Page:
Nurse wins fight for job Tacoma – Maj. Margaret Witt won back her job with the Air Force on Friday in the latest in a series of setbacks for the federal government’s “don’t ask, don’t tell” policy.
The Air Force violated Witt’s constitutional rights when it fired her for homosexual conduct, U.S. District Court Judge Ronald B. Leighton ruled, adding she should be returned to her position as a flight nurse with the 446th Aeromedical Evacuation Squadron at Joint Base Lewis-McChord “as soon as it is practicable.”
“I’m elated,” Witt told reporters after court was adjourned. “I can’t wait to get back to my unit.”
Before releasing his decision Friday, Leighton, an appointee of President George W. Bush, said he regretted being in a position to make military policy, a function he said was far more appropriate for Congress.
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But his ruling amounted to an eloquent argument for gay rights in the military, and his reading of it left many members of the audience with wet eyes.
Most of the approximately 50 audience members were Witt supporters. The Justice Department attorneys who represented the Air Force in the case flew back to Washington, D.C., after closing arguments Tuesday. They listened in on Leighton’s reading by telephone and made no response.
Witt was suspended from the Air Force in 2004 after she was outed by the husband of a Spokane woman – a civilian – whom she had begun seeing romantically. Witt sued the Air Force, saying her constitutional rights had been violated.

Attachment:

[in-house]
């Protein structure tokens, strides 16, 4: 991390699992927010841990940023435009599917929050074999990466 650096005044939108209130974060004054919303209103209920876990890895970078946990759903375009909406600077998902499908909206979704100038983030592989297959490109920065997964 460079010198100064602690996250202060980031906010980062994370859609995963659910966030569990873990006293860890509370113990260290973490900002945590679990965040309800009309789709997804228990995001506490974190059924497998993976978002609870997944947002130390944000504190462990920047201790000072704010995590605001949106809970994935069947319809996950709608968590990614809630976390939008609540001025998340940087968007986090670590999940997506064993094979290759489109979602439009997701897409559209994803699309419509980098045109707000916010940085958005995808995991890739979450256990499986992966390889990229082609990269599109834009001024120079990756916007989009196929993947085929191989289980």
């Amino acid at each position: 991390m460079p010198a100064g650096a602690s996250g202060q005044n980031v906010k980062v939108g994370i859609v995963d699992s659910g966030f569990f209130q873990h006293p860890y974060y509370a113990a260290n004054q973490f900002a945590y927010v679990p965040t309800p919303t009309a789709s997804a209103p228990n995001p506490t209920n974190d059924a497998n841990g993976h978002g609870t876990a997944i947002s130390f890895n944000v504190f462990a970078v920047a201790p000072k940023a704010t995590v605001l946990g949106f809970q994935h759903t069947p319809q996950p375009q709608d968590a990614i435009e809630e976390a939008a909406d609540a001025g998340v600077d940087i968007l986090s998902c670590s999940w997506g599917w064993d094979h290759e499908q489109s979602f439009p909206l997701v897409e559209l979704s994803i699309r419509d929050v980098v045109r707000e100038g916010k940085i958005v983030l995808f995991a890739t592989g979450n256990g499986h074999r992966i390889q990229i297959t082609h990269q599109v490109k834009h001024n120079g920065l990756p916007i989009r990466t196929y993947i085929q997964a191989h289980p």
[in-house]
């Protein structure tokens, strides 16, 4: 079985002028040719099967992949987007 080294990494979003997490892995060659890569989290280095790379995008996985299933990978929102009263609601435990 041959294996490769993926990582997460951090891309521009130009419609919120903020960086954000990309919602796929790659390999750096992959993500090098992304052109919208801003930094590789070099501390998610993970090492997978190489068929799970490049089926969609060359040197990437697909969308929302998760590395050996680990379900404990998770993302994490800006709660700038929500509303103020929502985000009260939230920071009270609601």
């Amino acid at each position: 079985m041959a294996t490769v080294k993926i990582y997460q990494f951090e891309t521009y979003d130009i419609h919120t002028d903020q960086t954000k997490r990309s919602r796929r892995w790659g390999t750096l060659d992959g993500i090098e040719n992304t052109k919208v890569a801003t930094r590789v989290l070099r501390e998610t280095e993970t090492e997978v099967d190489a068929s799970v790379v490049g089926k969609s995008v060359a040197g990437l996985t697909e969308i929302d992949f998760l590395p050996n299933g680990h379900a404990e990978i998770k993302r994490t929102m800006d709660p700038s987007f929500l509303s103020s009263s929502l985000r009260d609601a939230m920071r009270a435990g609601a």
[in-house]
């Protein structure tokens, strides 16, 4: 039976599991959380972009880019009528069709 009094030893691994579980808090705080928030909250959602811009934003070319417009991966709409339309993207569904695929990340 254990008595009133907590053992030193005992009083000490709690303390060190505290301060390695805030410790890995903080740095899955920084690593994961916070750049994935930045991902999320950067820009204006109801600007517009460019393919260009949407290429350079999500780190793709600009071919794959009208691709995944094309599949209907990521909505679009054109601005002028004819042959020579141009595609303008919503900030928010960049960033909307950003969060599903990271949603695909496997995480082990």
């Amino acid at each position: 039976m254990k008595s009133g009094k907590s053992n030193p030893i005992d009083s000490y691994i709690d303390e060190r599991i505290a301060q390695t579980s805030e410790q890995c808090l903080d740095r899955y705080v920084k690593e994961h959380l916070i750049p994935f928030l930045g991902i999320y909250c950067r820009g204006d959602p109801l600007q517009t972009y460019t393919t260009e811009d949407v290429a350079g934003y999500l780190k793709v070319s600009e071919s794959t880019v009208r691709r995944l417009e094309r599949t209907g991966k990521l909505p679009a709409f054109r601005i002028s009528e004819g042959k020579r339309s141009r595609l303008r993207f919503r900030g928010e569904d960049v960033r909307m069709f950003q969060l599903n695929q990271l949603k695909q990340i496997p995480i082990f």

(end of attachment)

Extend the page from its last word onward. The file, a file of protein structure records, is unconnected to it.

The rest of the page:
Leighton originally dismissed Witt’s lawsuit, but the Ninth Circuit Court of Appeals in San Francisco overruled his decision in 2008.
In an opinion that has become known as “the Witt Standard,” the appellate court said it was not enough for the government to establish that open homosexuality, in general, compromises military readiness and “unit cohesion.”
Instead, the appellate court said, the government had to establish that Witt’s conduct, in particular, had those effects.
The government failed to do that, Leighton said, and he concluded the Air Force violated Witt’s substantive due-process rights guaranteed in the Fifth Amendment.
“The evidence produced at trial overwhelmingly supports the conclusion that the suspension and discharge of Margaret Witt did not significantly further the important government interest in advancing unit morale and cohesion,” Leighton said in his decision.
“To the contrary,” he said, “the actions taken against Maj. Witt had the opposite effect.”